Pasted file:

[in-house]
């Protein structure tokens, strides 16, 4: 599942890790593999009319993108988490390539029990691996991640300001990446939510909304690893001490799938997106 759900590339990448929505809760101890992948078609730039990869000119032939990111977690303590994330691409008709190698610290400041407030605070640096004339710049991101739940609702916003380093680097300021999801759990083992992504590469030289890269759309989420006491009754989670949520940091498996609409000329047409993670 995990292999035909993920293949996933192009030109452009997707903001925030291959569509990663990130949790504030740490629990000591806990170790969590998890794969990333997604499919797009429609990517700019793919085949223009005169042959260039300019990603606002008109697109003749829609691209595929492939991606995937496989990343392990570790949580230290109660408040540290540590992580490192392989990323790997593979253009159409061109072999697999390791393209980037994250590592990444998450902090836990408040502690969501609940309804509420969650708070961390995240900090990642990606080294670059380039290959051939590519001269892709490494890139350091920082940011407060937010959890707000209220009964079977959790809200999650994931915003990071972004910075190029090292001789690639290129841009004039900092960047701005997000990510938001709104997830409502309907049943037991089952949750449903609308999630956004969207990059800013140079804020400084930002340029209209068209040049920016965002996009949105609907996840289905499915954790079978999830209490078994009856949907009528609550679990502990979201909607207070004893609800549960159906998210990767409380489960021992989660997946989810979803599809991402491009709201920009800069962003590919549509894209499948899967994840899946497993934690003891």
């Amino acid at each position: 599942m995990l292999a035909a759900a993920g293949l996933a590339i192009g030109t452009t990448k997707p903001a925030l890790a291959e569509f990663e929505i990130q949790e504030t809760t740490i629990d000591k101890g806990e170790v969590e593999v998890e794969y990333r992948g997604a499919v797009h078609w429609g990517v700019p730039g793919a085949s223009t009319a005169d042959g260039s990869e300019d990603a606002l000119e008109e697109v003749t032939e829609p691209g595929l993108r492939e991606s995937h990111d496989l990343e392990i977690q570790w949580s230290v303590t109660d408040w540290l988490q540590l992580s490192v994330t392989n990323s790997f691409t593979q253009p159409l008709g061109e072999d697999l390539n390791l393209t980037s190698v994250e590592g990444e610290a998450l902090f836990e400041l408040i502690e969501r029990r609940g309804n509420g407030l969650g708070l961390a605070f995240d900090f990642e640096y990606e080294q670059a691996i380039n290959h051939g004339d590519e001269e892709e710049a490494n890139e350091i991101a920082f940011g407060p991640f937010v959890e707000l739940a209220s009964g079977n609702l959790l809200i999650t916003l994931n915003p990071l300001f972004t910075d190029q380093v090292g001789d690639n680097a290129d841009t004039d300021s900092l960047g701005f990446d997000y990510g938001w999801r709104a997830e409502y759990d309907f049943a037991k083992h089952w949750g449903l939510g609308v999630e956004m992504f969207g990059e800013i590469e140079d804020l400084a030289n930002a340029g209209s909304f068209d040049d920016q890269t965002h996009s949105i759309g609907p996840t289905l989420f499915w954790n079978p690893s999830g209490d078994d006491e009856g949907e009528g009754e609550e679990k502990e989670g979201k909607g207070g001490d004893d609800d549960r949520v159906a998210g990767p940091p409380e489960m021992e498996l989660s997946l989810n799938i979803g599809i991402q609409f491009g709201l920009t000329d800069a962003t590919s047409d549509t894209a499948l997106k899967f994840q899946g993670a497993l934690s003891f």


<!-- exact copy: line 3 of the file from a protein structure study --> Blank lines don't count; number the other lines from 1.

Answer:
């Amino acid at each position: 599942m995990l292999a035909a759900a993920g293949l996933a590339i192009g030109t452009t990448k997707p903001a925030l890790a291959e569509f990663e929505i990130q949790e504030t809760t740490i629990d000591k101890g806990e170790v969590e593999v998890e794969y990333r992948g997604a499919v797009h078609w429609g990517v700019p730039g793919a085949s223009t009319a005169d042959g260039s990869e300019d990603a606002l000119e008109e697109v003749t032939e829609p691209g595929l993108r492939e991606s995937h990111d496989l990343e392990i977690q570790w949580s230290v303590t109660d408040w540290l988490q540590l992580s490192v994330t392989n990323s790997f691409t593979q253009p159409l008709g061109e072999d697999l390539n390791l393209t980037s190698v994250e590592g990444e610290a998450l902090f836990e400041l408040i502690e969501r029990r609940g309804n509420g407030l969650g708070l961390a605070f995240d900090f990642e640096y990606e080294q670059a691996i380039n290959h051939g004339d590519e001269e892709e710049a490494n890139e350091i991101a920082f940011g407060p991640f937010v959890e707000l739940a209220s009964g079977n609702l959790l809200i999650t916003l994931n915003p990071l300001f972004t910075d190029q380093v090292g001789d690639n680097a290129d841009t004039d300021s900092l960047g701005f990446d997000y990510g938001w999801r709104a997830e409502y759990d309907f049943a037991k083992h089952w949750g449903l939510g609308v999630e956004m992504f969207g990059e800013i590469e140079d804020l400084a030289n930002a340029g209209s909304f068209d040049d920016q890269t965002h996009s949105i759309g609907p996840t289905l989420f499915w954790n079978p690893s999830g209490d078994d006491e009856g949907e009528g009754e609550e679990k502990e989670g979201k909607g207070g001490d004893d609800d549960r949520v159906a998210g990767p940091p409380e489960m021992e498996l989660s997946l989810n799938i979803g599809i991402q609409f491009g709201l920009t000329d800069a962003t590919s047409d549509t894209a499948l997106k899967f994840q899946g993670a497993l934690s003891f």